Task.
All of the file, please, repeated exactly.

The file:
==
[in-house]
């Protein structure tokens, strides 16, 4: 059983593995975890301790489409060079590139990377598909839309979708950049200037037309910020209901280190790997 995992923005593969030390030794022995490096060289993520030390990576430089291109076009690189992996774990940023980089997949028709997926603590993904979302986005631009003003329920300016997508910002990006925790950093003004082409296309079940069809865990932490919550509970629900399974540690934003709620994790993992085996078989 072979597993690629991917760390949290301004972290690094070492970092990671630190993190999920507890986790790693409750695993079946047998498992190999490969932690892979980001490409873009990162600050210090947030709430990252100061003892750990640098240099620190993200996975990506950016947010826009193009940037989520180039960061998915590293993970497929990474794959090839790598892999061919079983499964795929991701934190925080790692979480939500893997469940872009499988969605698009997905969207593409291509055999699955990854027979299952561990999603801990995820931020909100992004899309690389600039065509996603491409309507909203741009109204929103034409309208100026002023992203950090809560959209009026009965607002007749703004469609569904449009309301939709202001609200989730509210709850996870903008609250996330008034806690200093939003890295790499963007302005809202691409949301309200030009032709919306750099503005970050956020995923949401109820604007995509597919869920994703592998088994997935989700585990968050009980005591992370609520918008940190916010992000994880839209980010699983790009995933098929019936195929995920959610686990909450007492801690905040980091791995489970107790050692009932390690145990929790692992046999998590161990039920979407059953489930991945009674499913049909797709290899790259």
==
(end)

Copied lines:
[in-house]
């Protein structure tokens, strides 16, 4: 059983593995975890301790489409060079590139990377598909839309979708950049200037037309910020209901280190790997 995992923005593969030390030794022995490096060289993520030390990576430089291109076009690189992996774990940023980089997949028709997926603590993904979302986005631009003003329920300016997508910002990006925790950093003004082409296309079940069809865990932490919550509970629900399974540690934003709620994790993992085996078989 072979597993690629991917760390949290301004972290690094070492970092990671630190993190999920507890986790790693409750695993079946047998498992190999490969932690892979980001490409873009990162600050210090947030709430990252100061003892750990640098240099620190993200996975990506950016947010826009193009940037989520180039960061998915590293993970497929990474794959090839790598892999061919079983499964795929991701934190925080790692979480939500893997469940872009499988969605698009997905969207593409291509055999699955990854027979299952561990999603801990995820931020909100992004899309690389600039065509996603491409309507909203741009109204929103034409309208100026002023992203950090809560959209009026009965607002007749703004469609569904449009309301939709202001609200989730509210709850996870903008609250996330008034806690200093939003890295790499963007302005809202691409949301309200030009032709919306750099503005970050956020995923949401109820604007995509597919869920994703592998088994997935989700585990968050009980005591992370609520918008940190916010992000994880839209980010699983790009995933098929019936195929995920959610686990909450007492801690905040980091791995489970107790050692009932390690145990929790692992046999998590161990039920979407059953489930991945009674499913049909797709290899790259």